Over the course of 16 years, researchers have developed a rich dataset related to research in the urban center and agricultural territory of Chersonesos, a Greek colony on the Crimean peninsula that thrived through the Byzantine age. Thanks to support from the Packard Humanities Institute, the Institute of Classical Archeology was able to use increasingly sophisticated digital methodologies to document its excavations. But by 2008, some of the systems that organized the digital data sat on a single portable server that the team carried back and forth to Ukraine and that, say the researchers, “could have blown up at any time.”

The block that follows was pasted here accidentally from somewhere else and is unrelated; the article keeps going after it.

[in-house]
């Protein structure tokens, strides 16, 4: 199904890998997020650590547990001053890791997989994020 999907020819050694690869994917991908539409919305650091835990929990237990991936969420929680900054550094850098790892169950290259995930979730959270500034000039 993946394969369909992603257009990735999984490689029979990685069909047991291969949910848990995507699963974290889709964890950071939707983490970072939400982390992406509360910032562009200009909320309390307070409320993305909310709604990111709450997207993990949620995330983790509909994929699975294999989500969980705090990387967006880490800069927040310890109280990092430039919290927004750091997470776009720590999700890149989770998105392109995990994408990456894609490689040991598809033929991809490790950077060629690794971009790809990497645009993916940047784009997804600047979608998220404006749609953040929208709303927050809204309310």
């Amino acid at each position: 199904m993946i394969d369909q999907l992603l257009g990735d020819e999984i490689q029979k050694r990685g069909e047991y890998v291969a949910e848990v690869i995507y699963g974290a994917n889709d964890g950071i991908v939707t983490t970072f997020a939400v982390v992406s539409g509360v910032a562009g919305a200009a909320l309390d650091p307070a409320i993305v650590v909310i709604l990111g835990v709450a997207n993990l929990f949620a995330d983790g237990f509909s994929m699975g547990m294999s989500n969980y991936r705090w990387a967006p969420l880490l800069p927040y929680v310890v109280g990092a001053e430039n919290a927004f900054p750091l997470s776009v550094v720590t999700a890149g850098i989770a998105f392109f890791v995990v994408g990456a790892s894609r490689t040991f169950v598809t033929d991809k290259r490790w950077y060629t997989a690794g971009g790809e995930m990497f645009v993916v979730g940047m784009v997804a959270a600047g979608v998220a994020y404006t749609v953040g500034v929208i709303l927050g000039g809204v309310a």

The situation led the team to think carefully about what would happen to this complex relational dataset as technologies changed. They turned to the National Science Foundation-supported Texas Advanced Computing Center, one of the leading academic computing centers in the nation, to preserve their data in ways that would make it possible for future researchers to harness the richness of digital information to develop a greater understanding of the past.